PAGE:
Many adolescent boys dream of running away to sea, but Peter Taylor is one of the few who actually did it. With some fast-talking and fictitious references, sixteen-year old Peter found a position crewing on a British tramp steamer from sleepy Wellington to post-war England, via Australia and apartheid South Africa. So began a series of journeys throughout Africa, North and South America, the Caribbean and Europe. Peter crewed with many sailors-rough or cultured, reclusive or outgoing, all with different reasons for choosing a sailor's life, and experienced both comradeship and hardships on the sea. Gun-toting soldiers, terrifying hurricanes, Equatorial initiation ceremonies and the sailor's catch cry of 'a girl in every port' all feature in this true action packed story, told with intelligence and humour.

2007 SONG

Wet Behind The Ears by Bigg Mann off the album Shyne Tyme

It’s a hip hop song with a catchy beat and storytelling that involves more curse words than I might use in a month. So I can’t really read you the lyrics. But if you are interested in hearing it, you can catch it on Spotify or Youtube music. We’ll link to the youtube on our Patreon.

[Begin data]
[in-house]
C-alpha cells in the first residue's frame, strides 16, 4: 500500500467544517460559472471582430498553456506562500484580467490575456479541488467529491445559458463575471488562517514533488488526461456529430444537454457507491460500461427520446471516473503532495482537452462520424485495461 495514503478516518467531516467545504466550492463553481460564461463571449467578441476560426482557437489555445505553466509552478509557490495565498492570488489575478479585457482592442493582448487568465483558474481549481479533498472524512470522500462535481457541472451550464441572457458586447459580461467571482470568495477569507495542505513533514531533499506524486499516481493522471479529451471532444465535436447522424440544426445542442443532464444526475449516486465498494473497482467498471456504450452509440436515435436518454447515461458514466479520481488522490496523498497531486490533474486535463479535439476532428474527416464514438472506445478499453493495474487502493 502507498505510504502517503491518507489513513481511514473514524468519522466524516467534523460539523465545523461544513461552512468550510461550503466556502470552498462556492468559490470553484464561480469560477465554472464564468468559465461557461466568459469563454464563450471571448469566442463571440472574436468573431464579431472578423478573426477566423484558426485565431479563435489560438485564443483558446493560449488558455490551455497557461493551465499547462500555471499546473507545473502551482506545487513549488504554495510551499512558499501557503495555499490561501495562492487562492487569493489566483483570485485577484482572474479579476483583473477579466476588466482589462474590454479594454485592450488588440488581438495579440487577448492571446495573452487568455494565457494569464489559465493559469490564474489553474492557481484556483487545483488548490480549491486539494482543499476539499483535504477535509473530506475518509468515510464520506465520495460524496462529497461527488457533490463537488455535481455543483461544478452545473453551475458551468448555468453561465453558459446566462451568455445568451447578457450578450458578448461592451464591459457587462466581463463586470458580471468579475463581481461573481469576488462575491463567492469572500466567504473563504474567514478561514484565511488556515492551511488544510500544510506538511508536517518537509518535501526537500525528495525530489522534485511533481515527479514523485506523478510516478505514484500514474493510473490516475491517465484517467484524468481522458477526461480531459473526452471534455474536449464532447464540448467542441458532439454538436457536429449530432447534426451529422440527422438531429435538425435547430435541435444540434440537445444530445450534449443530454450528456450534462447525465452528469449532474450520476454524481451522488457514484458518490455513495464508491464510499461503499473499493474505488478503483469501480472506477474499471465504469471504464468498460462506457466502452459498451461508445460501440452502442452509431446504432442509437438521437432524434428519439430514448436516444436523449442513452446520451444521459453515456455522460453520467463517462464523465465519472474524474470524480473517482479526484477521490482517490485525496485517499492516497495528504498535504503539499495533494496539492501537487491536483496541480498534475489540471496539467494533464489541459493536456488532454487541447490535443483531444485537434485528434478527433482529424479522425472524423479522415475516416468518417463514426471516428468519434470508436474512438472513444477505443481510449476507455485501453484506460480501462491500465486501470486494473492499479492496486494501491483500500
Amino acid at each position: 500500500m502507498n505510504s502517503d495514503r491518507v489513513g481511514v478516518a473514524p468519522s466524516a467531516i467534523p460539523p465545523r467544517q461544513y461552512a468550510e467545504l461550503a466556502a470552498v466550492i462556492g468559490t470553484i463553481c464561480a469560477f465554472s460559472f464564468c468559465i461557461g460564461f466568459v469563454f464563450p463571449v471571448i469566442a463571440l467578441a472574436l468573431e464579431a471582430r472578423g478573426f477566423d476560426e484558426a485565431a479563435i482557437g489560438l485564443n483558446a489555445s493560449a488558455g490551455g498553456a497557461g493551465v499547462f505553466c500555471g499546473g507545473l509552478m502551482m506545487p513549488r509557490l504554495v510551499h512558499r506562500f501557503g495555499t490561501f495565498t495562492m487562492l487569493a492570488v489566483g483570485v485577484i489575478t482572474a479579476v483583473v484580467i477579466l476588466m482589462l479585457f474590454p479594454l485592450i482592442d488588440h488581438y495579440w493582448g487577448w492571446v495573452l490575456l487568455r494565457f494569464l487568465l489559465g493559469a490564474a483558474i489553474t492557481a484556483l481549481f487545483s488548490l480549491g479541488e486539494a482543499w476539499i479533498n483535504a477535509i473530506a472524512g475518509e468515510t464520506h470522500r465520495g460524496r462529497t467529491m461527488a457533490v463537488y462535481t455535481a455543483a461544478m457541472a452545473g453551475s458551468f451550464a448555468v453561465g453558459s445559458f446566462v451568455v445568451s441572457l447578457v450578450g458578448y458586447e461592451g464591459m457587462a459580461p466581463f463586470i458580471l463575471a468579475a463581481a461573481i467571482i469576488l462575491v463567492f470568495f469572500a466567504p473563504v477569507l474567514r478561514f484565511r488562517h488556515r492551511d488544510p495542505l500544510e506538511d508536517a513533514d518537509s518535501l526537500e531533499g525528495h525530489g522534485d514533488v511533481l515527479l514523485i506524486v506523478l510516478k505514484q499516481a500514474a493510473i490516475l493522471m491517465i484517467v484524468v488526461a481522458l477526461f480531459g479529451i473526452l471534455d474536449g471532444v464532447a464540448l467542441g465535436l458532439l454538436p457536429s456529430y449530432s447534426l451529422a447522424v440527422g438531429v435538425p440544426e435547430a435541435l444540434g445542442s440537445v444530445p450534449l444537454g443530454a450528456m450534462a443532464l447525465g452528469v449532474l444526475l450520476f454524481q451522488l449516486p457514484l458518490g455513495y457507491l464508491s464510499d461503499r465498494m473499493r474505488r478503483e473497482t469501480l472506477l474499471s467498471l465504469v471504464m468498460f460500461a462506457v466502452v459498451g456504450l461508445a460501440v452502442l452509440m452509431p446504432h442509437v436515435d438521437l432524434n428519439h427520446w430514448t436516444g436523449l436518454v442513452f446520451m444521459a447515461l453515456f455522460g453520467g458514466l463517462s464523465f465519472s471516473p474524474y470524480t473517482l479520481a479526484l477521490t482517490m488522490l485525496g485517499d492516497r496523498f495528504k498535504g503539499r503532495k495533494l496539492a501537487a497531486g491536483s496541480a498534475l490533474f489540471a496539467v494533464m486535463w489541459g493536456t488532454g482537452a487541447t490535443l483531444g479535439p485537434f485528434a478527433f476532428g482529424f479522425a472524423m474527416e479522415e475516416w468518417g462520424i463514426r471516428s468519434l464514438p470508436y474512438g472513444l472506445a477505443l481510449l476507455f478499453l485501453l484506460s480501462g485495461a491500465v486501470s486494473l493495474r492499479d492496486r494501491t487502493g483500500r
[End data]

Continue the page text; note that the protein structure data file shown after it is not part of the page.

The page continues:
2013 Movie

Wet Behind the Ears directed by Sloan Copeland 

Life is underwhelming for Samantha Phelps when she graduates college and finds the real world isn't awaiting her arrival with open arms.

Despite that lackluster synopsis from IMBD, this movie scores a 100% audience rating on - though it does have less than 50 reviews…

2013 song Wet Behind the Ears by Jim Lauderdale of the album Blue Moon Junction

Look down, look down

For pennies in the street

Look up, look up

See what your dark eyes meet

Look out, look out

The subject of your fears

Reflected from the mirror at you

Still wet behind the ears

Wrap up...

I love phrases that come to us from other languages. It makes me wish I were able to speak other languages than English. Which I probably could learn if I made more of an effort. So maybe that needs to be one of my goals for 2021. 



That’s about all the time we have for today. If you have a program or a process that you found helpful in learning another language, let us know. We are bunnytrailspod on all of our social media accounts.


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Thanks for joining us. We’ll talk to you again next week. And until then remember... 


Words belong to their users.